Written by David Caplan
In early May, a group called Californians for Consumer Privacy gathered enough signatures for the Consumer Right to Privacy Act (CRPA) to qualify for the November 2018 ballot.
The ballot initiative builds on existing California laws directed at protecting the privacy of California consumers’ personal information, including the Shine the Light law (Civil Code §1798.83) and the California Online Privacy Protection Act (CalOPPA, Business & Professions Code §§22575-22579).
In contrast with the broad application of CalOPPA and Shine the Light law to companies doing business with California residents, CRPA more narrowly applies to companies doing business in the State of California that meet a certain revenue threshold or to companies primarily in the business of selling personal information. Under the CRPA, a business is defined as having a gross revenue in excess of $50 million, or that annually sells the personal information of 100,000 or more consumers or devices, or that derives 50% or more of its annual revenue from selling consumer’s personal information. Parent and subsidiary companies of such businesses that share common branding also fall under the CRPA’s definition of business.
While the CRPA’s primary definition of personal information leverages similar language for the term used in other privacy laws (and incorporates the categories of personal information set forth in the Shine the Light Law), it explicitly enumerates categories of information, notably: 1) unique identifiers (including probabilistic identifiers); 2) IP addresses; 3) commercial information, such as purchasing and consuming history and tendencies; 4) internet activity, including browsing history, search history and information regarding a consumer’s interactions with a website, application or advertisement; 5) psychometric data; and 6) inferences drawn from any of the enumerated categories. Personal information does not include publicly available information or information that has been de-identified.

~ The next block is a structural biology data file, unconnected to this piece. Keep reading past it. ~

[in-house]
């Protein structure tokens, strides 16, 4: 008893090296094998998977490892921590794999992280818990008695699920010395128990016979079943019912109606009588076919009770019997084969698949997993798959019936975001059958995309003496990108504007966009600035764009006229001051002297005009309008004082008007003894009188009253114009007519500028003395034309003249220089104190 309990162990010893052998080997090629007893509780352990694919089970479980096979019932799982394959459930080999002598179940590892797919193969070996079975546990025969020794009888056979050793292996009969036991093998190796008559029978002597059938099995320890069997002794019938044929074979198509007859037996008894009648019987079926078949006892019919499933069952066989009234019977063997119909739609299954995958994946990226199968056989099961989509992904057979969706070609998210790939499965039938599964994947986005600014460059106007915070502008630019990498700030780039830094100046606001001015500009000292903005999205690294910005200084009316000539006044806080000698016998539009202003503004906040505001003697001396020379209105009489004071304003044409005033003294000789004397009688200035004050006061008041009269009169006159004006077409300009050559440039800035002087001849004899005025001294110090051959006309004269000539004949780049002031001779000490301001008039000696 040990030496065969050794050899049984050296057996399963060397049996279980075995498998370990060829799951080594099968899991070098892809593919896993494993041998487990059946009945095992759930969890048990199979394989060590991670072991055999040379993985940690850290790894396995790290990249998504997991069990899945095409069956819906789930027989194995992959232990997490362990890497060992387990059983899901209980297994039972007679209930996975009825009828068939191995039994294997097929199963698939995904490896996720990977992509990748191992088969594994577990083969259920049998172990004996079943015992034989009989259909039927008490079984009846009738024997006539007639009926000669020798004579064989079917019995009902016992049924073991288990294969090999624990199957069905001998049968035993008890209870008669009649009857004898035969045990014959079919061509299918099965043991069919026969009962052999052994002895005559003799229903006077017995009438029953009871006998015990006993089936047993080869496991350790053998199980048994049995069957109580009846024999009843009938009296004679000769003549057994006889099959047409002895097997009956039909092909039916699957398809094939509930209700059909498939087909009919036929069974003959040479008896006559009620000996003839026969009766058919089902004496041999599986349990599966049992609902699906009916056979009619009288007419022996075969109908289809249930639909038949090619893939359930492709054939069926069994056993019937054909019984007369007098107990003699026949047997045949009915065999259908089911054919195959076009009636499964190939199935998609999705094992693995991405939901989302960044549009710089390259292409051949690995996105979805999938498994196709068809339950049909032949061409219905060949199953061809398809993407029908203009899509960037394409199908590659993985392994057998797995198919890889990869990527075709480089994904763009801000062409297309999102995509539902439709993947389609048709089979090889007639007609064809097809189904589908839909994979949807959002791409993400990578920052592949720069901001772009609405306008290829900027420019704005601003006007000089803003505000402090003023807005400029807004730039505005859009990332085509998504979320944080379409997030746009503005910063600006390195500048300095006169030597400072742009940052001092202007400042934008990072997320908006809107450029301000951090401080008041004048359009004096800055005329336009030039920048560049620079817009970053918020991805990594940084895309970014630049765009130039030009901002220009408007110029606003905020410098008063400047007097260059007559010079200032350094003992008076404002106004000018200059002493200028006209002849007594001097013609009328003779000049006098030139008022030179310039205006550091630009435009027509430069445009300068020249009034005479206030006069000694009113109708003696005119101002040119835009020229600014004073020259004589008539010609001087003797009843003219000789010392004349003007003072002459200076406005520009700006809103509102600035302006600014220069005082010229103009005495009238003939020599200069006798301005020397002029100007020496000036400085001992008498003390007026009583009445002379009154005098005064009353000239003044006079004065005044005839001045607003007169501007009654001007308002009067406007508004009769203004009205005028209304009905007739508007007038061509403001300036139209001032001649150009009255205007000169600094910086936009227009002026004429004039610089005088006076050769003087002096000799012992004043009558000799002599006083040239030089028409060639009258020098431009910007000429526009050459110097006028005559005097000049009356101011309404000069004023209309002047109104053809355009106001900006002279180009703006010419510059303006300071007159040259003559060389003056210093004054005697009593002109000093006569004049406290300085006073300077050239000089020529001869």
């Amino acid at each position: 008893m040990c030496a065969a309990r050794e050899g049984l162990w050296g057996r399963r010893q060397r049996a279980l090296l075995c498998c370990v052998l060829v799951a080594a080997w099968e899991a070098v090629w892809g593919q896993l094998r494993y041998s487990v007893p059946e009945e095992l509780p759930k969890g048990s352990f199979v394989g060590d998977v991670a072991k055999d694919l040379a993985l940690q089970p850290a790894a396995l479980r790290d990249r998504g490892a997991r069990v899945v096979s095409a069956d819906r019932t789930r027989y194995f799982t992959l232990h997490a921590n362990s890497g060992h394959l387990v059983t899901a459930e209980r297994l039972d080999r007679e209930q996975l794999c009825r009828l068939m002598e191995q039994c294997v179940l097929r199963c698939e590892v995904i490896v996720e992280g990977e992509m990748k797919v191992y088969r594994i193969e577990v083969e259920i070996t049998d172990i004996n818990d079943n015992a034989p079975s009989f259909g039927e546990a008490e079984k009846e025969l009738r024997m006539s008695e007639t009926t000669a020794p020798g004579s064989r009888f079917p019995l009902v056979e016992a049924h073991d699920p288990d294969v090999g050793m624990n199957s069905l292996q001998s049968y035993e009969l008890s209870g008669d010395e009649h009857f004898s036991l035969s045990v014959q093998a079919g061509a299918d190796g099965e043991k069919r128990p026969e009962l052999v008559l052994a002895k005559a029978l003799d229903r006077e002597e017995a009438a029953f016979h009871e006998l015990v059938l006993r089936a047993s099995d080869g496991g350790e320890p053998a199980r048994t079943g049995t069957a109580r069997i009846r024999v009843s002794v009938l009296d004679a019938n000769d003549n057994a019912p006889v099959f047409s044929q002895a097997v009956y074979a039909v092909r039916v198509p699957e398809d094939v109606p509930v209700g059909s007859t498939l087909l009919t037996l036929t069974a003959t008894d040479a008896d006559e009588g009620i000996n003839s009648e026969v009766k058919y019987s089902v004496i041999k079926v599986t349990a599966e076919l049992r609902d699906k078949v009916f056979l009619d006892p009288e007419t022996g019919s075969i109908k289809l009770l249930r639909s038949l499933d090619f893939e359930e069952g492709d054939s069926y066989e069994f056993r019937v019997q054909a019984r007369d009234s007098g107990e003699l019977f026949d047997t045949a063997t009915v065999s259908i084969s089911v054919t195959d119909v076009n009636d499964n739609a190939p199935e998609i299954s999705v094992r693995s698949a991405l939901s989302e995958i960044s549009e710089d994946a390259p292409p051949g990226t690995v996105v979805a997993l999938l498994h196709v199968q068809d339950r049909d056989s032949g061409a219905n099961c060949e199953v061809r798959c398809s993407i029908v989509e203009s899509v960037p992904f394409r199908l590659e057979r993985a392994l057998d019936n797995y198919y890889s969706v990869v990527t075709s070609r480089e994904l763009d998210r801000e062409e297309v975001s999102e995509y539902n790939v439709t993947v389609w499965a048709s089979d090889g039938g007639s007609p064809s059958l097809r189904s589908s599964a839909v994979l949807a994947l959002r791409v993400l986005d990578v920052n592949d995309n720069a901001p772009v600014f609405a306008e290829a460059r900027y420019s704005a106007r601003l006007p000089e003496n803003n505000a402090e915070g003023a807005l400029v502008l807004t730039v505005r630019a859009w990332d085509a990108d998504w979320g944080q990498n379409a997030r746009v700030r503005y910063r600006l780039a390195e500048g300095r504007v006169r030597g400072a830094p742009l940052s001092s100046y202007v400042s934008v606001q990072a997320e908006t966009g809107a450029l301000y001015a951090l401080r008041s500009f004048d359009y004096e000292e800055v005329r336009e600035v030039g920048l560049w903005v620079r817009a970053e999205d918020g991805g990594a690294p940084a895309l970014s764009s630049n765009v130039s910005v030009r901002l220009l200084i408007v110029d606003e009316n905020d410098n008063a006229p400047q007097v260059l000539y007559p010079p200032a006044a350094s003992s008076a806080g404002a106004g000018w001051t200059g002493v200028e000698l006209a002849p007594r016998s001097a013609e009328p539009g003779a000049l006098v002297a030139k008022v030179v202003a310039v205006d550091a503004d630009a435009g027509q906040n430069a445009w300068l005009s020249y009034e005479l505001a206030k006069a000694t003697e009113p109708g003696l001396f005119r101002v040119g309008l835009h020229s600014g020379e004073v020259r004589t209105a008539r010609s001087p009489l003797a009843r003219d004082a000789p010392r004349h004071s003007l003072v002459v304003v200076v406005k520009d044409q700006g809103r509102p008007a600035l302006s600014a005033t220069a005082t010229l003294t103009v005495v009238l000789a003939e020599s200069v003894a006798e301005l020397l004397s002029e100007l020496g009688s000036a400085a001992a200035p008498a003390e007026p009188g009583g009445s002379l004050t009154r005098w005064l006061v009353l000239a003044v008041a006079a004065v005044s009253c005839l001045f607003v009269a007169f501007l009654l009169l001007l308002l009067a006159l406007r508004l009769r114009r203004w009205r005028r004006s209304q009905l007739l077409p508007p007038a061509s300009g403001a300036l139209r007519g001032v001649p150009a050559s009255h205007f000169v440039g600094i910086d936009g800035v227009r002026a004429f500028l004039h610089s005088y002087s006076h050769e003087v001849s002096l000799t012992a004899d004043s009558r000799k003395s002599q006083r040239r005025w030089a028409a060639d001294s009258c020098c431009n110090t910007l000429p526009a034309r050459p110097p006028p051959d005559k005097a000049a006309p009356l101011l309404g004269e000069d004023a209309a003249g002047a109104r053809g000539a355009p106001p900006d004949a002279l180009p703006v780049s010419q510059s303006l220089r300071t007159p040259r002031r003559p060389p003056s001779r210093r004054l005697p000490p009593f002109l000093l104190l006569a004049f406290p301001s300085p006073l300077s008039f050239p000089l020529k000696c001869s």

The CRPA provides for broad enforcement powers. Importantly, a violation of the CRPA constitutes an injury in fact, and a consumer need not show money or property damages resulting from a violation in order to bring the action. Consumers can bring an action for statutory damages in the amount of $1,000 for each violation and up to $3,000 per violation for each knowing and willful violation. The CRPA also provides for enforcement by the California Attorney General. Pursuant to such enforcement, businesses could be liable for up to $2,500 per violation, and in the case of intentional violations, up to $7,500 per violation. Finally, the CRPA also provides a framework for whistleblower enforcement.
It may be too early to tell whether a majority of Californians will support and pass this ballot initiative in November. But with recent publicity of significant data breaches and mishandling of personal information, as well as a spotlight on European Union’s General Data Protection Regulation, companies that do business in the State of California and that fall under the CRPA’s definition of business should be prepared for the potential passage of the CRPA by understanding its requirements.